Excerpts from “An Inside Look” MDBCONNECTS Edition 2014 – 2
How does a Dutch-based, usual unusual consultancy firm end up doing business in Asia? How does ‘building a brighter future’ bind two people with a vision to leave their comfortable environments in Holland to venture into Asia? What are some of the challenges they face in being Dutch entrepreneurs in and Asian context?
It was only four years ago that &samhoud managing partner Nur Hamurcu, together with his wife and daughter, embarked on the adventure to bring &samhoud to Asia. Partner Wouter van der Weijden and his family joined them in Kuala Lumpur soon after. The two colleagues, close friends and partners in this journey, share some of their entrepreneurial experiences, insights, and outlooks on building a brighter future in Asia.
How does a Dutch-based, usual unusual consultancy firm end up with an office in Malaysia?
‘’At &samhoud, we have a clear vision and strategy and we encourage our employees to have a clear personal vision & strategy as well’’ says Nur. ‘’My own audacious goal is ‘to become a successful international entrepreneur’. This fits the audacious goal of &samhoud perfectly: we want to be a global top brand by 2030. To achieve my goal and at the same time help the company to become a top global brand, we decided to venture into Asia.’’
Why Asia but not Africa or Latin America?
Wouter: ‘’For us, Asia has the biggest potential. The market is booming, there is a lot of energy and excitement here, and abundant opportunities. The demand in Asia is huge, with more than 4.2 billion people, which equals about 60% of the world population. Asia is also the fastest growing economic region and the largest economy by GDP. We cannot imagine building a top global brand without having a footprint in Asia. The growth is here.’’ Nur agrees on this: ‘’It is a good choice with our mission in mind. Malaysia is still a developing nation, which gives us the opportunity to assist local leaders to grow holistically and exponentially with our expertise and approach.’’
What are some of your experiences in setting up this office?
Nur: ‘’Malaysia has a very open attitude towards foreign investors and entrepreneurs and likes to position itself as a foreign investment hub for the region. In reality, as we experienced doing business in Malaysia, the administrative process in setting up an office is quite challenging. From arranging the operating license to opening a bank account: it all has been a hassle. In that respect, Malaysia can learn a lot from Singapore. But, ever since we are up and running, business has gone quite smoothly.’’
What were some of the hurdles you faced in in securing local clients?
‘’In the beginning, it was very tough,’’ says Nur. ‘’Business is done on the basis of trust. And to gain trust, it is very important to invest in the relationship. And a relationship needs time and energy to materialize.’’ Wouter adds: ‘’The speed to get things approved and the complexity of the decision-making process in various organizations are very common hurdles. Patience and persistence are crucial qualities to secure clients eventually.’’
What do you believe to be some of challenges that Malaysian companies face?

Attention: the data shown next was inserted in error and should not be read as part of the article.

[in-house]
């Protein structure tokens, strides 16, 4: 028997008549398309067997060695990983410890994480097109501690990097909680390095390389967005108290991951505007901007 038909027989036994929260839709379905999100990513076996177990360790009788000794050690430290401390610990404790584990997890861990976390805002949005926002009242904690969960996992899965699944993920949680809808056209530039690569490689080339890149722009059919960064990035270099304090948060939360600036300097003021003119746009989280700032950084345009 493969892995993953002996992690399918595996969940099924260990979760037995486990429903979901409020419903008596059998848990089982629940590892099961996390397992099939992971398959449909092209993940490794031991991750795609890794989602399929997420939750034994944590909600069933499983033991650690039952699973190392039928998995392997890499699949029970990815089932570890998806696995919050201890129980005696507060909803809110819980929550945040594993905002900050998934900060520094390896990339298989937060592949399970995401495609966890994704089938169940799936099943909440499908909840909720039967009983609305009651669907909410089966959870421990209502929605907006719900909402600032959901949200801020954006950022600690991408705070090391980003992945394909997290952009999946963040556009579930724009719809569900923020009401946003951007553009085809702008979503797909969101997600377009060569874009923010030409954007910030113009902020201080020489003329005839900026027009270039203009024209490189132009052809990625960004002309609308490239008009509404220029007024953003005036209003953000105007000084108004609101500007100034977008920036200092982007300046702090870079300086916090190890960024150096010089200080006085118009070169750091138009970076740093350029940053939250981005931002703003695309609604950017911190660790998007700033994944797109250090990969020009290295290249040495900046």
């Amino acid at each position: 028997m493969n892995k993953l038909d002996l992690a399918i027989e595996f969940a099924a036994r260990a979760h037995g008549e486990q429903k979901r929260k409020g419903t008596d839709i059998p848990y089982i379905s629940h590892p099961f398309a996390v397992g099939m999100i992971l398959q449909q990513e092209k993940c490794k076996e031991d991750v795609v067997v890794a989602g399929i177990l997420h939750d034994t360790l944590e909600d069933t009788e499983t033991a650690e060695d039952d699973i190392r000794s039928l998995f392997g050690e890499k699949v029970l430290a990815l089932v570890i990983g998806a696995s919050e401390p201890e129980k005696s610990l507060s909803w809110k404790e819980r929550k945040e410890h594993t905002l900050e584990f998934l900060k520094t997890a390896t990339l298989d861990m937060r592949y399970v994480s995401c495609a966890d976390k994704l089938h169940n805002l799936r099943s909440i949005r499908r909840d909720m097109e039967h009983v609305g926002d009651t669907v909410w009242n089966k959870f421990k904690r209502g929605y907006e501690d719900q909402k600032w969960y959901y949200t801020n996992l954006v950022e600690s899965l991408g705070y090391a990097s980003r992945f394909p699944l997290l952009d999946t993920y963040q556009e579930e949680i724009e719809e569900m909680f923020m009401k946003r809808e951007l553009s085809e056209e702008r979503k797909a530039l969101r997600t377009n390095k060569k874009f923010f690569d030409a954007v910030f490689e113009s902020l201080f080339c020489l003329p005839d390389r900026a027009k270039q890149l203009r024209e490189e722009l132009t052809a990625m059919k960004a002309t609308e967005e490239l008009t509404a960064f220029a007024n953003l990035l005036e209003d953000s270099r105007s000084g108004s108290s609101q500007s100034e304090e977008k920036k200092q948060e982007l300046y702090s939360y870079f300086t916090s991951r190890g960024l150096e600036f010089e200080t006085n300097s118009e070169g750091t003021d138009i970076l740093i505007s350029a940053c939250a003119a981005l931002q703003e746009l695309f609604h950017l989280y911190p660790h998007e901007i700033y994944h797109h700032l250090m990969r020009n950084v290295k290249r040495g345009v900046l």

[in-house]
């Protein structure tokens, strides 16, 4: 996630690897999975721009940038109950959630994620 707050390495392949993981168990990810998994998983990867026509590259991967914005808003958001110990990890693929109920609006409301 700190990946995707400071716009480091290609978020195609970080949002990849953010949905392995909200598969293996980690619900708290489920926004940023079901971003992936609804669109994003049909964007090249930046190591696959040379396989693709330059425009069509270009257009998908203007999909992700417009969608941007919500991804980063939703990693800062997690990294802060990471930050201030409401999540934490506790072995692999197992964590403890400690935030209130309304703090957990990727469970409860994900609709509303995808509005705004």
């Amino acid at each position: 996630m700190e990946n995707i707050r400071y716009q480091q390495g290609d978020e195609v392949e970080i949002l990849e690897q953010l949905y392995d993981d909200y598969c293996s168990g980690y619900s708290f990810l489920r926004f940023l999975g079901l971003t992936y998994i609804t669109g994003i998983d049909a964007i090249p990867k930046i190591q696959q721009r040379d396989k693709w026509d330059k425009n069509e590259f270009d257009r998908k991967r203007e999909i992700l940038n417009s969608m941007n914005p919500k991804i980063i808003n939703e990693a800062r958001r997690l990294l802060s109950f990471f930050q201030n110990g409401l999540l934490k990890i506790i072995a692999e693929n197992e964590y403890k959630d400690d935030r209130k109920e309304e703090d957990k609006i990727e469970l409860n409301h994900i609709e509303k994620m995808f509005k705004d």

Wouter: ‘’Building a great place to work. Employee engagement and loyalty in Malaysian companies is relatively low. The main priority of most organizations is to make a profit. And in the quest of building a profitable business, building a great place to work is not very high on the priority list. This weakens the sense of belonging and the sense of unity, ultimately resulting in a high turnover rate.’’ Nur sees another challenge in the external environment: ‘’Besides this, another challenge is creating a meaningful brand/customer experience, I think. Most relationships between Malaysian organizations and their customers are very transactional. Organizations rarely make their customers raving fans. In our eyes, a missed opportunity to create long lasting brand ambassadors.
How can companies make a change?
Nur: ‘’First of all, organizations should create a sense of urgency and excitement for change. Without a clear case for change, people will not move. Second, leaders should take ownership of the change and mobilize the right people to embark on the change journey.’’ Wouter continues: ‘’Third, organizations should develop an inspiring vision and clear strategy for the future in a participative process. Fourth, all energy should be put into making the vision and strategy happen. This means cascading the vision and strategy down to operational plans and instilling a performance culture in the organization. Last but not least, organizations should show and share the results with their stakeholders.’’
In 2012, Malaysia was ranked 7th out of 60 developing countries on KPMG’s Change Readiness Index. Where do you think the country will be by 2020? Are they taking the right steps?
Wouter: ‘’I believe, the strength of Malaysia lies in its vision to become a developed nation by 2020. The road map and the disciplinary approach by Pemandu, the Project Management Office of the Prime Minister’s Department, are impressive as well. Across the globe you will hardly find countries with such a clear ambition and disciplinary approach for execution.’’ Both men say they have no doubt Malaysia will accomplish its vision in 2020. Nur: ‘’Business will thrive and contribute by becoming regional champions. The road ahead will not be easy, but Malaysia has proven itself to be successful in overcoming huge challenges in the past. We at &samhoud are very proud to be able to contribute to the vision by helping organizations to build a brighter future. Together.’’